Alan Jackson was singing “Remember When?” and I wondered if you remember when.

Do you remember when Ray Allen had a cleaning and pressing shop up near John Fort’s News Stand on Main Street (front street)?

Remember when a man dipped the ice cream cones in the back of Fort’s News Stand?

Or when Luke Garland had his jewelry store near Mrs. Molly David’s shop? And do you remember the lovely hats Mrs. David had in her shop.

Have you forgotten Service Grocery that was owned by Mr. Walter McCoy and Mr. Ellis Wood? Lots of young people, especially boys worked there in the long ago, such as Dr. Sam Williams.

Do you remember the little movie theater next to City Drug Store? It had lots of names – The Scout, The Tower, Brownie and maybe other names that I don’t remember.-

Remember when there was a Nichols’ store along near City Drug Store? Later this was the site of Beall’s. And do you remember the Morgan & Lindsey store?

Remember when Bernice McCoy Cundiff worked for Kennon’s Grocery back in the thirties?

Furniture and Hardware

Remember Paul Wallace Furniture store? Mr. Alvah Williams had the GE distributorship in part of that store. Mr. Leon Fuller worked in the furniture store, and he was such a kind and gentle man.

Do you remember when the big frozen malts cost a nickel at Star Drug Store? One of the men there was Mr. Mildred Alexander (that was his name – Mildred).

Remember all the nice people who worked at Webb Hardware? Mr. Will Life, Mr. Walter White, Mr. and Mrs. George Lorraine, Mrs. Marshall Carson, and Mr. “Doc” Gibson. Doris Monzingo as the bookkeeper there.

Later she was Mrs. Jimmy Lomax and Jimmy worked there, too. I always say that all my furniture is not “Early American” or “French Provincial” but it is “Early Webb Hardware.” The furniture was quality furniture that would last a lifetime and beyond.


Do you remember Brown-Goodwill, owned by Mr. Ed Brown and Mr. Ralph Goodwill? Before World War II they handled Red Cross Shoes, but during the war the name was changed to Gold Cross shoes to keep from thinking they were made by the American Red Cross. The dresses were so lovely there.
I made most of my clothes as a teenager, and later, but I was so proud to have a nice suit or a dress occasionally bought there. Mrs. Dennis and Mrs. Matthews (Sue Norman’s mother) were the nicest ladies to serve you there.

Remember when in the late afternoons Jim Lyons would peddle his Hot Tamales down the street? He counted out your tamales on several sheets of newspapers and quickly wrapped them for you. At Andress where I went to work in 1940 often some of the men would buy a couple of dozen tamales, spread them out on the counter and invite all of us to have some. They were so good.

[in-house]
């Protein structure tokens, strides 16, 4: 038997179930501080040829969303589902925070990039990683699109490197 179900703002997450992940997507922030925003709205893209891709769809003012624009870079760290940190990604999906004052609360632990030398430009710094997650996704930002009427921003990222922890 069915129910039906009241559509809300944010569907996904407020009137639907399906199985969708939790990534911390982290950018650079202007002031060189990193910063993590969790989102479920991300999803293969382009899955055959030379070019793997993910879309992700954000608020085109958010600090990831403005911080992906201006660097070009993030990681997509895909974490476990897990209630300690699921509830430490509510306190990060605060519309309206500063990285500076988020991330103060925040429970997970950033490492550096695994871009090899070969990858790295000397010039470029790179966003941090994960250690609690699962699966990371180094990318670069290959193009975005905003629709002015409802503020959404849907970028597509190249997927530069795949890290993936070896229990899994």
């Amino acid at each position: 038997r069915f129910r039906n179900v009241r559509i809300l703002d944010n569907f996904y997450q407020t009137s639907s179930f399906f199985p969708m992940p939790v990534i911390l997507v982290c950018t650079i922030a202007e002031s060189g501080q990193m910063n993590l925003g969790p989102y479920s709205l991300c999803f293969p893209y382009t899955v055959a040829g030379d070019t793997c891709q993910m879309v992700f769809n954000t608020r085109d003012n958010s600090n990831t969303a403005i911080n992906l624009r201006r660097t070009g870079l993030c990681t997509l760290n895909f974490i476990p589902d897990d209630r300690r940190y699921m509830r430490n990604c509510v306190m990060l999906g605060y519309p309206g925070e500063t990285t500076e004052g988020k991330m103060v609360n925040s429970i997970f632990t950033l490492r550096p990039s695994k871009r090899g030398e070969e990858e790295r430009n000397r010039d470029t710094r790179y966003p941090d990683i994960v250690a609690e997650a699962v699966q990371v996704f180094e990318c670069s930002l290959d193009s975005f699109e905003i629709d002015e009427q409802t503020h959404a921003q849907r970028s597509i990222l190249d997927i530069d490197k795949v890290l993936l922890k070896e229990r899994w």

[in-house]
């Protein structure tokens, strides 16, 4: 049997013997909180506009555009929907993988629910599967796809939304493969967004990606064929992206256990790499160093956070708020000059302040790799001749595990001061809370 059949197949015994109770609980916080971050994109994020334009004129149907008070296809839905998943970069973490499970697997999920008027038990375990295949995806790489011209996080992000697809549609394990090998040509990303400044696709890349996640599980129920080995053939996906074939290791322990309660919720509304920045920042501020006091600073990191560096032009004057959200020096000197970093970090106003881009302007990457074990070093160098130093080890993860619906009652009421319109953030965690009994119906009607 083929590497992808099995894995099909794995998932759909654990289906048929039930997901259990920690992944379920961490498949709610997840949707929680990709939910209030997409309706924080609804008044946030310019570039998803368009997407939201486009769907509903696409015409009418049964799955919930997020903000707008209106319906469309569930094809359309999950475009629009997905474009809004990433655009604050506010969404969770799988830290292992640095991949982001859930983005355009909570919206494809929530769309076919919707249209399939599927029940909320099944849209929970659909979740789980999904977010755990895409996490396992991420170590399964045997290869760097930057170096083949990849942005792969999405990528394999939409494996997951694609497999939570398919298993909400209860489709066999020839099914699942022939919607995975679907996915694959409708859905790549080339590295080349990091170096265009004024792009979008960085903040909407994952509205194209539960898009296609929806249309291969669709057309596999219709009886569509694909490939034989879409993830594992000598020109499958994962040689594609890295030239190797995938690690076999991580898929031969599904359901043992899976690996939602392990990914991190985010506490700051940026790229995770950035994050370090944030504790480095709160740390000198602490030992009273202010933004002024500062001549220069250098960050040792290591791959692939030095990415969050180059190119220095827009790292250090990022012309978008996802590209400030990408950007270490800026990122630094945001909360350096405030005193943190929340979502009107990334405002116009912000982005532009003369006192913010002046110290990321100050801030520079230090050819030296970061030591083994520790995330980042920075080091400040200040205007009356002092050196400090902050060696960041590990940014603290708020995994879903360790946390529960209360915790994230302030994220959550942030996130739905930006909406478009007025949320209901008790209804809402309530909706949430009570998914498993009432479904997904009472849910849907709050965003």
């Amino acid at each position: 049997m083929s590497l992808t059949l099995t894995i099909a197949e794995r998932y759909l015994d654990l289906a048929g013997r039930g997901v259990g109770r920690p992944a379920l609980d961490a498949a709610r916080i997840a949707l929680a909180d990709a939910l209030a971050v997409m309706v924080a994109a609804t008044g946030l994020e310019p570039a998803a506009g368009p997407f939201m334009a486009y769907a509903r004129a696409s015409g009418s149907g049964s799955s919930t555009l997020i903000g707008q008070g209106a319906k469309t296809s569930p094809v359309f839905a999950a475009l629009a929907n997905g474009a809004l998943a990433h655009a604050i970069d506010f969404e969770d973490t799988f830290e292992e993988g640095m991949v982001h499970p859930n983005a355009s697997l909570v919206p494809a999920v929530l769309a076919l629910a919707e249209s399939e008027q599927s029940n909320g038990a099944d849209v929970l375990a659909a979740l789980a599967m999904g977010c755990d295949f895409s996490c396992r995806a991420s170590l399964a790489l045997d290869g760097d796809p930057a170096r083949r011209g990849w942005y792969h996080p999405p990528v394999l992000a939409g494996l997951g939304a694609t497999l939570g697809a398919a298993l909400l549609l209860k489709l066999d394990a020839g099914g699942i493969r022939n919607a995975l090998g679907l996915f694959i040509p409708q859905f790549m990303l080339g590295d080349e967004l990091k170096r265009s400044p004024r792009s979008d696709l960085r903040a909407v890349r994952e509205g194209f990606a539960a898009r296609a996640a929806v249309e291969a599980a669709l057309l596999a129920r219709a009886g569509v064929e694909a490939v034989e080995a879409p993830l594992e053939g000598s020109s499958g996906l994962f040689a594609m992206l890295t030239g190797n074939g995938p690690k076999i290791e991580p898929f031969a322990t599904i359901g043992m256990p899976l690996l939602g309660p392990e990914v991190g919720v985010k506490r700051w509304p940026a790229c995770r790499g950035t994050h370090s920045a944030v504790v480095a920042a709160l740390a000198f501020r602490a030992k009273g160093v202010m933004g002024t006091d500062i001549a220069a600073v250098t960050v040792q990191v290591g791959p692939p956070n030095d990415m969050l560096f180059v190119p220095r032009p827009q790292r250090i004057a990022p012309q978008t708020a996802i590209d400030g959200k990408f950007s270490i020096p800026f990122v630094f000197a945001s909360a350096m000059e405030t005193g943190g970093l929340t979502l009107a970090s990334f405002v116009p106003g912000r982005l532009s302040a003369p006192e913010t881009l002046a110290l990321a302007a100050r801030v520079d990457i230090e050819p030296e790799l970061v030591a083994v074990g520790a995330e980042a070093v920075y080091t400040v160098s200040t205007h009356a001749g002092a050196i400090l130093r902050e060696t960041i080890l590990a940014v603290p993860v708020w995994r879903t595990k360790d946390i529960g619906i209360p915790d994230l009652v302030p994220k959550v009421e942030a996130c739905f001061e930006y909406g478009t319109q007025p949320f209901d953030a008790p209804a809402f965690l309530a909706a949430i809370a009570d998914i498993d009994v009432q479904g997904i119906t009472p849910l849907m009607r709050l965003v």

Remember when Varah Hardy, and later Chloe Waters Powell worked at Wren Mercantile along with the owners, Mr. and Mrs. Lovic Wren? The Skinner Satin for my wedding dress came from there. Their material was the best. Mr. Wren was the sweetest of men, he was old when I was very young.

A Hole in the Counter

Remember those grocery stores along there? E. Henry Lowe’s, Lowe and David, and on down the street was Avinger’s Grocery. Remember that A & P was on Main Street, too.
Remember when stores had a large roll of paper on the end of their counter? Nearby was a huge roll of twine.

Purchases were wrapped in paper and tied with the twine. Not many paper bags were ever used because the paper was cheaper. Sometimes the roll of twine was under the counter and it was pulled up through a hole in the counter. It was that way at Hearne’s in Shreveport and at Sears. One of my children (I’ll not tell you which one) stuck their finger in that hole where the twine was and the finger got stuck. It took a little work for both the store clerk and me to get that finger out so it not to be all skinned up. (Oh, the joys of motherhood.)

Men’s Stores

Remember when we had several stores that sold men’s clothing? One store that I remember was. first named Flewellyn’s, then Scruggs, then it was called The Gentry and finally Ratcliff’s. Vivian Williams and Maggie Sharp were two clerks who worked there for decades, helping you select shirts, ties and accessories to match the suit you had selected. Do you remember Bridges Clothing Store that was owned and operated by Jack Bridges? It handled men’s furnishings.

And of course we all remember West Bros. that I have written so much about. That was my first real job for Saturdays and I was so happy to have that job. Mr. and Mrs. H. O. West have been gone for many years now, but Claude and Leatrice West, and David and Gloria West Evans are still important parts of our community.

Remember the sweet little lady that did the hemstitching for us? Miss Della Craton. She always had the prettiest blouses in her window. I bought a pretty red one and wore it for my school pictures in the ninth grade.

Remember when it was the custom to sit up at the funeral home when a friend had died? The time was broken up into two hour segments and we sat up around the clock. Often it was husband and wife that sat up, but occasionally it would be two men. That was long ago.
Do you remember when Minden Building and Loan was located on Pearl Street, where Jim Johnson’s law office is located today? And R. H. Miller Insurance Agency was in the adjoining building there, too?

And so, Alan Jackson, I remember when, but it is not the same “remember whens” of your memories. Life was sweet, and we were young, we dreamed our dreams, and most of us lived out our dreams. And now we are old, but we still remember when.

Sometime later I’ll ask you if you remember with me, when other memories come to my mind.

Juanita Agan submitted a weekly column to the Press-Herald for more than 15 years until her death in 2008. She was a resident of Minden since 1935. The Press-Herald is republishing select articles from Mrs. Agan’s Cameos column every Wednesday.